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  • Updated 06.06.2023
  • Released 08.05.1994
  • Expires For CME 06.06.2026




Chorea, derived from the Latin choreus meaning "dance," describes a syndrome characterized by irregular, hyperkinetic, involuntary movements resulting from a continuous flow of random muscle contractions. Athetosis refers to the writhing, slow, and irregular movements involving the hand and fingers. Choreoathetosis is the term to describe chorea with a writhing quality. When chorea is mild, it is difficult to differentiate from restlessness. Proximal flinging movements are referred to as ballism. Although the mechanism is not completely understood, chorea is thought to result from the imbalance in the direct and indirect pathways in the basal ganglia circuitry (14). Primary chorea is either idiopathic or hereditary. Secondary chorea is related to autoimmune, vascular, infectious, pharmacologic, and metabolic disorders. The author aims to provide an up-to-date discussion of the clinical presentations, etiology, pathogenesis, differential diagnosis, and management of this order.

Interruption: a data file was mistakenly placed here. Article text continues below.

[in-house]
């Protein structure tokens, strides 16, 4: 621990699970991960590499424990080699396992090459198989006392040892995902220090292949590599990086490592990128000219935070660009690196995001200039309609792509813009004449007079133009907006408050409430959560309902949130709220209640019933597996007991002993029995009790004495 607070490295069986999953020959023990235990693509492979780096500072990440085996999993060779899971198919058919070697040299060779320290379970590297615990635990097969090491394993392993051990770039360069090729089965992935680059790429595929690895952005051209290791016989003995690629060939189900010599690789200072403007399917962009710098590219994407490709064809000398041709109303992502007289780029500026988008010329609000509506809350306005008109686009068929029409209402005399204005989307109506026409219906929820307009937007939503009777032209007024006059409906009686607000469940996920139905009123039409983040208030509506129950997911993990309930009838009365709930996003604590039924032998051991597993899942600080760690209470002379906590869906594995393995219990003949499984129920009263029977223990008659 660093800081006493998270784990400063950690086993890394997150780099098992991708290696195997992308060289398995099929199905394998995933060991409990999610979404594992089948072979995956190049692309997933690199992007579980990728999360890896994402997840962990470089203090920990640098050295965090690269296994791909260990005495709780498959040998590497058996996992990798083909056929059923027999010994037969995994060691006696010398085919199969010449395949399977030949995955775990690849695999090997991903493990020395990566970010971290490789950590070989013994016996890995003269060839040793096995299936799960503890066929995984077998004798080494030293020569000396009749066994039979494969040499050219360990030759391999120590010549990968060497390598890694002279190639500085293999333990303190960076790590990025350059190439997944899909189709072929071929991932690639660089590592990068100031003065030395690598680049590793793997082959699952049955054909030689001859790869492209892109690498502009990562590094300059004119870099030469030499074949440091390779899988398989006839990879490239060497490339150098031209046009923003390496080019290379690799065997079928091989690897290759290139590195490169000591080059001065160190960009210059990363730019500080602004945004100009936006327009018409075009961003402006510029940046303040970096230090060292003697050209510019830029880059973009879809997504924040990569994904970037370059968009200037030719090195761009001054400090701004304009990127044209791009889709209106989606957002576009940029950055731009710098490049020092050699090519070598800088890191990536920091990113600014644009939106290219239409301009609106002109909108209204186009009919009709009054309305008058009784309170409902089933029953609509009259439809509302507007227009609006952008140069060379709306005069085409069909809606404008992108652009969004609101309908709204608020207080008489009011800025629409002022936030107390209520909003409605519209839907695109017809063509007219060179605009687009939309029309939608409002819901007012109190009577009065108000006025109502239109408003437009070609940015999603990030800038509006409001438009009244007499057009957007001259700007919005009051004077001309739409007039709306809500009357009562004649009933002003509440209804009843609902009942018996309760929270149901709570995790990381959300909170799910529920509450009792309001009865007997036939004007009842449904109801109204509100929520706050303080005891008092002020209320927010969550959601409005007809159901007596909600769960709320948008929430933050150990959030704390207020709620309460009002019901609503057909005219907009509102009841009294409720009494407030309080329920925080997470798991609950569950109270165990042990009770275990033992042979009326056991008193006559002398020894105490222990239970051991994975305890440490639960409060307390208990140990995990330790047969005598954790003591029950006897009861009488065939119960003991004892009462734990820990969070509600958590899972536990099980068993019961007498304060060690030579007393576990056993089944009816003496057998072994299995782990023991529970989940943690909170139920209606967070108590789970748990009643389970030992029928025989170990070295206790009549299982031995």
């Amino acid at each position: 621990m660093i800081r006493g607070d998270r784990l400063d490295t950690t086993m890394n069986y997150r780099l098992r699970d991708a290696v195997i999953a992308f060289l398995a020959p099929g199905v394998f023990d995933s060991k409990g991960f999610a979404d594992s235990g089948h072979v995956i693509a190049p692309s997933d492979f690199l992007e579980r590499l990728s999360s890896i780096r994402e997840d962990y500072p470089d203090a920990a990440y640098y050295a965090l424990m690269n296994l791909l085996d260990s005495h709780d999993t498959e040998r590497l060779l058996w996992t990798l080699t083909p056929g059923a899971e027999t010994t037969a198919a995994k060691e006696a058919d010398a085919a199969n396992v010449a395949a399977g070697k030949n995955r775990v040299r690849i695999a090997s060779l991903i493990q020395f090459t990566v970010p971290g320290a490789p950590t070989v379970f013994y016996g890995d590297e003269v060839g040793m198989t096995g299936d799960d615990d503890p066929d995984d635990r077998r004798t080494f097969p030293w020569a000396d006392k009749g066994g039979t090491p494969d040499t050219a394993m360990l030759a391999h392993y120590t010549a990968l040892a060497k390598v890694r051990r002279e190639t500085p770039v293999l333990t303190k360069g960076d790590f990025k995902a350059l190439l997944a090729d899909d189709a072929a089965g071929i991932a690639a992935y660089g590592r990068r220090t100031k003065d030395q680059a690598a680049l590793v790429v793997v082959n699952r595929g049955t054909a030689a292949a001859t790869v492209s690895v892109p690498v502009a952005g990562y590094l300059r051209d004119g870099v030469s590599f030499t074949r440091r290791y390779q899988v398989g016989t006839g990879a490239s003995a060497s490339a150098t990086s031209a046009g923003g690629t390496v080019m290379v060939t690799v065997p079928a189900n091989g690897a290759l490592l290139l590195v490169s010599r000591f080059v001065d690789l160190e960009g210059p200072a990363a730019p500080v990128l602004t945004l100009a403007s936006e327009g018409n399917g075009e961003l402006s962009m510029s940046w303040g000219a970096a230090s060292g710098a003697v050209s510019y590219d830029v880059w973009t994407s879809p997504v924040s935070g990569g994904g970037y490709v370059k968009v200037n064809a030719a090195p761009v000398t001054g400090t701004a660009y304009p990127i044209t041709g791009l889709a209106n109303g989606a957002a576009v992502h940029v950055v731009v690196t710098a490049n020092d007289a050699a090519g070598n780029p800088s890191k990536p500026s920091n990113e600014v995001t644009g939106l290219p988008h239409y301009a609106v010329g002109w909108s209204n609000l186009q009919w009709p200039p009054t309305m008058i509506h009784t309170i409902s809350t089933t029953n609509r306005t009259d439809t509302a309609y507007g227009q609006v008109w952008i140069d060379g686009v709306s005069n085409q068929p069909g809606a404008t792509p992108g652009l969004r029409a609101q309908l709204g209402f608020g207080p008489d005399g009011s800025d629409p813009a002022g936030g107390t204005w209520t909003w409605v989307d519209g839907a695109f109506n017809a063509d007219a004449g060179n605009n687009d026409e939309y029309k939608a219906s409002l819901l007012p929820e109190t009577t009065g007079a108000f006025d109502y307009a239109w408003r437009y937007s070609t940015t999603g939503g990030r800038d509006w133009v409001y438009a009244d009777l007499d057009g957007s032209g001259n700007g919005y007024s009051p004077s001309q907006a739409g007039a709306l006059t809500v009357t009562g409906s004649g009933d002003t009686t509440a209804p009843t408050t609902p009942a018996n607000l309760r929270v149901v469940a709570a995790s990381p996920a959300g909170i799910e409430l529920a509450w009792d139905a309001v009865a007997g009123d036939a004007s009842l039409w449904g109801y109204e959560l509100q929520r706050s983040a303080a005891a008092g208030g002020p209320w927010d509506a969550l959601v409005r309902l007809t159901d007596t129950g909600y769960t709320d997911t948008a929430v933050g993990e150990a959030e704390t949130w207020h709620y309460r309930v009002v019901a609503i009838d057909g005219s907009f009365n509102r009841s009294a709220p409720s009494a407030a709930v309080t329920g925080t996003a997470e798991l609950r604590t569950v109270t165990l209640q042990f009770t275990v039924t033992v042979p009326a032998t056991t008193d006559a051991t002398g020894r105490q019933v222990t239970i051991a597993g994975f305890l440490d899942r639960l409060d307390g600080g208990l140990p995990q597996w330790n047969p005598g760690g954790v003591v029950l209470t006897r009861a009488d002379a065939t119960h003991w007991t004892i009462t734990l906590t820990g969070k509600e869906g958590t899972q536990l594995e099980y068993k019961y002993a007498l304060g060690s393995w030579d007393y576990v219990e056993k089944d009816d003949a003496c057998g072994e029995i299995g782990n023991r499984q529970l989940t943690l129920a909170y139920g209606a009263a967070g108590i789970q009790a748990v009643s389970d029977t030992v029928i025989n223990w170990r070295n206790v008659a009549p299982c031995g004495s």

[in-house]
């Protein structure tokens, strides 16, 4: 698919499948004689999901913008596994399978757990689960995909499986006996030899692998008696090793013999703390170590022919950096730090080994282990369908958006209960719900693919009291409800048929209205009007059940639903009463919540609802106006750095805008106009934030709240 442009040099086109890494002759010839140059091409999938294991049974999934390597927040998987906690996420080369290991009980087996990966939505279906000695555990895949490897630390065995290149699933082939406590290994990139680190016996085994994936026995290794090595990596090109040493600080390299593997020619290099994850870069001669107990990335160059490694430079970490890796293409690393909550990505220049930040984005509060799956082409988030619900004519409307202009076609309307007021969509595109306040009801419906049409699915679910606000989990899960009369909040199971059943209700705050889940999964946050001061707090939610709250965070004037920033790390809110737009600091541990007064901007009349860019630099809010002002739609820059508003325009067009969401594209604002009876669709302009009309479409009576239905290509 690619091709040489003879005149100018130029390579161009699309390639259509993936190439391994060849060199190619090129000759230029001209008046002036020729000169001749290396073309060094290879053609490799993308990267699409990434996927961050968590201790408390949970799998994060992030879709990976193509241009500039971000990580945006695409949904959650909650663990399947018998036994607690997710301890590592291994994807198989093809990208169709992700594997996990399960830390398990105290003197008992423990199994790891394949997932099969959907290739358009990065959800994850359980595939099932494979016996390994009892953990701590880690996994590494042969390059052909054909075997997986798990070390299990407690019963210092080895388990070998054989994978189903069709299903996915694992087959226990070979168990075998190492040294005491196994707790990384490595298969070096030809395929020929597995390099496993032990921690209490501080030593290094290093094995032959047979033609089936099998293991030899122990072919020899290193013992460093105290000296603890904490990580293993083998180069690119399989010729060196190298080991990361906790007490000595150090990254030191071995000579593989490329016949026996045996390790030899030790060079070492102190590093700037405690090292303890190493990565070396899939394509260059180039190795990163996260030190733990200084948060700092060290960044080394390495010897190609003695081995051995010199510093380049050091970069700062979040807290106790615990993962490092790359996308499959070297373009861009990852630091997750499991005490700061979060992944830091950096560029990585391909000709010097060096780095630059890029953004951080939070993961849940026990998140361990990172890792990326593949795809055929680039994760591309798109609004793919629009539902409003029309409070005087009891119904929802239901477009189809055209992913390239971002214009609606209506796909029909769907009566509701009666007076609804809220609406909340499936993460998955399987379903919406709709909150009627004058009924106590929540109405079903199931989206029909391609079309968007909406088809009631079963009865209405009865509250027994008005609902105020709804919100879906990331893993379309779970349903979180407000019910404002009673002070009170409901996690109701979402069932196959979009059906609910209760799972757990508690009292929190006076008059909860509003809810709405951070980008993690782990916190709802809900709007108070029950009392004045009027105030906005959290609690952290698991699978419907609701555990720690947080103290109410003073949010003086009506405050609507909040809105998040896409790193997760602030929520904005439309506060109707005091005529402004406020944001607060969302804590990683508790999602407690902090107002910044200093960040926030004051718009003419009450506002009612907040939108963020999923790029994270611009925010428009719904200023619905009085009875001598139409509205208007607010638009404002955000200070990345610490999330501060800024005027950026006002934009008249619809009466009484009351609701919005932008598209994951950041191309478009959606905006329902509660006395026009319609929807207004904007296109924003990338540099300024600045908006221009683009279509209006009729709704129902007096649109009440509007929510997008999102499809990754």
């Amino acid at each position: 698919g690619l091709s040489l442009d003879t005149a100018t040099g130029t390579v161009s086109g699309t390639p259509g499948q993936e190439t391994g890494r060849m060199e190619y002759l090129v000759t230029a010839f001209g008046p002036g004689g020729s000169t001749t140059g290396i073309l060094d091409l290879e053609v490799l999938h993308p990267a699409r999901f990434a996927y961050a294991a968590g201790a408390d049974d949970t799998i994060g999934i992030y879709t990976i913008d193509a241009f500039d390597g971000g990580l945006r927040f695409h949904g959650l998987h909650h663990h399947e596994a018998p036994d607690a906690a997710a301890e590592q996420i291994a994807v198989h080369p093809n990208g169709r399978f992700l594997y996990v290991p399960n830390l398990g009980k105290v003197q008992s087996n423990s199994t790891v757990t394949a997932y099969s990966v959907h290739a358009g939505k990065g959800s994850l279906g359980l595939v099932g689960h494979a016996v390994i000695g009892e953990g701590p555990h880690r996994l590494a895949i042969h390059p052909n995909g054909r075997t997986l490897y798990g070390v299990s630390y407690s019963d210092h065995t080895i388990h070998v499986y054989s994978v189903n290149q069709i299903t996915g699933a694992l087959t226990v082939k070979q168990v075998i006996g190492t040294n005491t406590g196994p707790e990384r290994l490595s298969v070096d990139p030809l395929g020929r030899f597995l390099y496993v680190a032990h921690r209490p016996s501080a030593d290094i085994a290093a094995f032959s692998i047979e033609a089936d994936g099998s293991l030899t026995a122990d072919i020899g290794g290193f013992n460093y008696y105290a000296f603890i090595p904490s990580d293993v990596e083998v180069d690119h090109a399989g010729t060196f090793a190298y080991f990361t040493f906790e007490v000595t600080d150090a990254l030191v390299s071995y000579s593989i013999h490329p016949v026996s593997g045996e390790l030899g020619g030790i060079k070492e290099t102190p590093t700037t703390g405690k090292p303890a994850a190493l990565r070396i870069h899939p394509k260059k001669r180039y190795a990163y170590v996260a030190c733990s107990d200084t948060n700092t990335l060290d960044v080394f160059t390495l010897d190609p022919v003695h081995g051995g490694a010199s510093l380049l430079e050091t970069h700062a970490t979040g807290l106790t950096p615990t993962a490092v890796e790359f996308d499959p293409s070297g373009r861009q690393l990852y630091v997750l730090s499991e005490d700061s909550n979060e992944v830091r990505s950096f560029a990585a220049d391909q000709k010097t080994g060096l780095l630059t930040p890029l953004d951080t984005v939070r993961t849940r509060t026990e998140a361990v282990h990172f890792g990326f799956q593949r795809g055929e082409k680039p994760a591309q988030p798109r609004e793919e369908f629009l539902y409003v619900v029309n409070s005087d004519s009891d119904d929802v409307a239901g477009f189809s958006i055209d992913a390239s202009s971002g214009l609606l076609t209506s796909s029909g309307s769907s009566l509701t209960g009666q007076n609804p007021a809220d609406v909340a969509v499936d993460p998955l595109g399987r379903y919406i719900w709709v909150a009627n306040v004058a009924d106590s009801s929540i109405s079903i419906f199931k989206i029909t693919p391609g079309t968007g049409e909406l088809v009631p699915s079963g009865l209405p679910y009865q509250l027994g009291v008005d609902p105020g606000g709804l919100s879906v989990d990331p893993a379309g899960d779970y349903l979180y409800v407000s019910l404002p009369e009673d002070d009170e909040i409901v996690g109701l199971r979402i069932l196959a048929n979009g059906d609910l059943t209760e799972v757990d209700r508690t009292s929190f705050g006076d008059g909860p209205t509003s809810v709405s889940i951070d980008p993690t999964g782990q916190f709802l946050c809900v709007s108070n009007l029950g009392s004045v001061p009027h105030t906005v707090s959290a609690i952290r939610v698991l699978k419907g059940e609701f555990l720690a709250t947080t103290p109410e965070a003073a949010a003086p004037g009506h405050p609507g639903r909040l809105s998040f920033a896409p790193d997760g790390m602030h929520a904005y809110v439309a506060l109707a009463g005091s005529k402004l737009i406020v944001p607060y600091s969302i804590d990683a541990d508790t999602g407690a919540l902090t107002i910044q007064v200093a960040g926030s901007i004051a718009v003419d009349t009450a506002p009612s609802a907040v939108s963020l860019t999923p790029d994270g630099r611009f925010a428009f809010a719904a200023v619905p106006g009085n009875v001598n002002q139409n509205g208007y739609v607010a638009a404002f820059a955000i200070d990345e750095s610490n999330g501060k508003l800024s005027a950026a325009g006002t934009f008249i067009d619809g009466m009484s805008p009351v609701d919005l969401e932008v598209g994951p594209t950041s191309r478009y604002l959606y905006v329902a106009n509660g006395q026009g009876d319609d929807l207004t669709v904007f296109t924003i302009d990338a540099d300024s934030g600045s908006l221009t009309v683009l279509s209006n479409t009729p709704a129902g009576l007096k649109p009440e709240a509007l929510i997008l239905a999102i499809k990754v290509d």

Key points

• The etiology of chorea includes genetic, idiopathic, autoimmune, pharmacological, metabolic, and structural lesions.

• Vascular disease of the brain is the most common cause of nongenetic chorea in adults.

• Treatment for chorea is based on reversing the underlying cause of chorea, if feasible.

• Antiepileptics and antipsychotics are the mainstay therapy to achieve symptomatic control of chorea, regardless of the underlying etiology. Dopamine depletion achieved by inhibition of vesicular monoamine transporter-2 (VMAT2) has been used to treat patients with Huntington disease, tardive dyskinesia, and other movement disorders.

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